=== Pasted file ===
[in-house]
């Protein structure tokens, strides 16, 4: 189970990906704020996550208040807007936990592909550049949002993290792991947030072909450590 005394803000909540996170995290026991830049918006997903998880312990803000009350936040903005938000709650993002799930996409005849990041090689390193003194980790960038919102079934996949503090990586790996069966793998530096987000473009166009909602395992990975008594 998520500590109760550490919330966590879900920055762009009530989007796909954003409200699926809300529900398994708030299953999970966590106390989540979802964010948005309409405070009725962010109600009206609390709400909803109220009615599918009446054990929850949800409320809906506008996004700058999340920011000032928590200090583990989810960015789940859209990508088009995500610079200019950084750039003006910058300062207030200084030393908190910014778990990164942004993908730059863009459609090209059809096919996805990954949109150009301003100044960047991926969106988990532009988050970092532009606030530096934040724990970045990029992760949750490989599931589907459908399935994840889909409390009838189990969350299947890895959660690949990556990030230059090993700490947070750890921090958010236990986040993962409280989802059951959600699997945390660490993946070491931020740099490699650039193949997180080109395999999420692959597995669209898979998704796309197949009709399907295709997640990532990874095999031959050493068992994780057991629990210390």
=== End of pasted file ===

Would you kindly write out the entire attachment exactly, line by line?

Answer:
[in-house]
């Protein structure tokens, strides 16, 4: 189970990906704020996550208040807007936990592909550049949002993290792991947030072909450590 005394803000909540996170995290026991830049918006997903998880312990803000009350936040903005938000709650993002799930996409005849990041090689390193003194980790960038919102079934996949503090990586790996069966793998530096987000473009166009909602395992990975008594 998520500590109760550490919330966590879900920055762009009530989007796909954003409200699926809300529900398994708030299953999970966590106390989540979802964010948005309409405070009725962010109600009206609390709400909803109220009615599918009446054990929850949800409320809906506008996004700058999340920011000032928590200090583990989810960015789940859209990508088009995500610079200019950084750039003006910058300062207030200084030393908190910014778990990164942004993908730059863009459609090209059809096919996805990954949109150009301003100044960047991926969106988990532009988050970092532009606030530096934040724990970045990029992760949750490989599931589907459908399935994840889909409390009838189990969350299947890895959660690949990556990030230059090993700490947070750890921090958010236990986040993962409280989802059951959600699997945390660490993946070491931020740099490699650039193949997180080109395999999420692959597995669209898979998704796309197949009709399907295709997640990532990874095999031959050493068992994780057991629990210390």